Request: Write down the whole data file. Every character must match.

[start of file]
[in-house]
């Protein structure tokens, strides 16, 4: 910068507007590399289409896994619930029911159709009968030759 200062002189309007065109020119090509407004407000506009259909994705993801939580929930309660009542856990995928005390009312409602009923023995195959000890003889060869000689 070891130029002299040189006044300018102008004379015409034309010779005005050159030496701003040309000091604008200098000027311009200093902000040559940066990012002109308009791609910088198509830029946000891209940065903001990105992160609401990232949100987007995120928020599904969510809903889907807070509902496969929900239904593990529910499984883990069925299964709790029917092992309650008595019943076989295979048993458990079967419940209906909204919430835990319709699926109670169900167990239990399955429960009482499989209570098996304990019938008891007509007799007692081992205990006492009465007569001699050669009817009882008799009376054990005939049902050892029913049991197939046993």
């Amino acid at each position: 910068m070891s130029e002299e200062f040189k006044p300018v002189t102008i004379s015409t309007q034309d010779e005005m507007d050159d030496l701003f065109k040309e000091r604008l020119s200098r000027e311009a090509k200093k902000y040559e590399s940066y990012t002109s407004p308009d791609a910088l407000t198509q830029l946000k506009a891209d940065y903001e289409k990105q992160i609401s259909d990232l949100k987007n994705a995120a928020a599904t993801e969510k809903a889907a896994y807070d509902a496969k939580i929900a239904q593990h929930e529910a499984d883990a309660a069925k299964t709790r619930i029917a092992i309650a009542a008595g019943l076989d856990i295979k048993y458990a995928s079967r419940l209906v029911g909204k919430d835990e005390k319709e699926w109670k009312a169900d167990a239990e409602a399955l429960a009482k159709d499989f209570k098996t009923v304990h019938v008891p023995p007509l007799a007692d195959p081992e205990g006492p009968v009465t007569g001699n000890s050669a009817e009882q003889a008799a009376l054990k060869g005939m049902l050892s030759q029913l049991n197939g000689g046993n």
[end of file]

[in-house]
């Protein structure tokens, strides 16, 4: 910068507007590399289409896994619930029911159709009968030759 200062002189309007065109020119090509407004407000506009259909994705993801939580929930309660009542856990995928005390009312409602009923023995195959000890003889060869000689 070891130029002299040189006044300018102008004379015409034309010779005005050159030496701003040309000091604008200098000027311009200093902000040559940066990012002109308009791609910088198509830029946000891209940065903001990105992160609401990232949100987007995120928020599904969510809903889907807070509902496969929900239904593990529910499984883990069925299964709790029917092992309650008595019943076989295979048993458990079967419940209906909204919430835990319709699926109670169900167990239990399955429960009482499989209570098996304990019938008891007509007799007692081992205990006492009465007569001699050669009817009882008799009376054990005939049902050892029913049991197939046993």
């Amino acid at each position: 910068m070891s130029e002299e200062f040189k006044p300018v002189t102008i004379s015409t309007q034309d010779e005005m507007d050159d030496l701003f065109k040309e000091r604008l020119s200098r000027e311009a090509k200093k902000y040559e590399s940066y990012t002109s407004p308009d791609a910088l407000t198509q830029l946000k506009a891209d940065y903001e289409k990105q992160i609401s259909d990232l949100k987007n994705a995120a928020a599904t993801e969510k809903a889907a896994y807070d509902a496969k939580i929900a239904q593990h929930e529910a499984d883990a309660a069925k299964t709790r619930i029917a092992i309650a009542a008595g019943l076989d856990i295979k048993y458990a995928s079967r419940l209906v029911g909204k919430d835990e005390k319709e699926w109670k009312a169900d167990a239990e409602a399955l429960a009482k159709d499989f209570k098996t009923v304990h019938v008891p023995p007509l007799a007692d195959p081992e205990g006492p009968v009465t007569g001699n000890s050669a009817e009882q003889a008799a009376l054990k060869g005939m049902l050892s030759q029913l049991n197939g000689g046993n």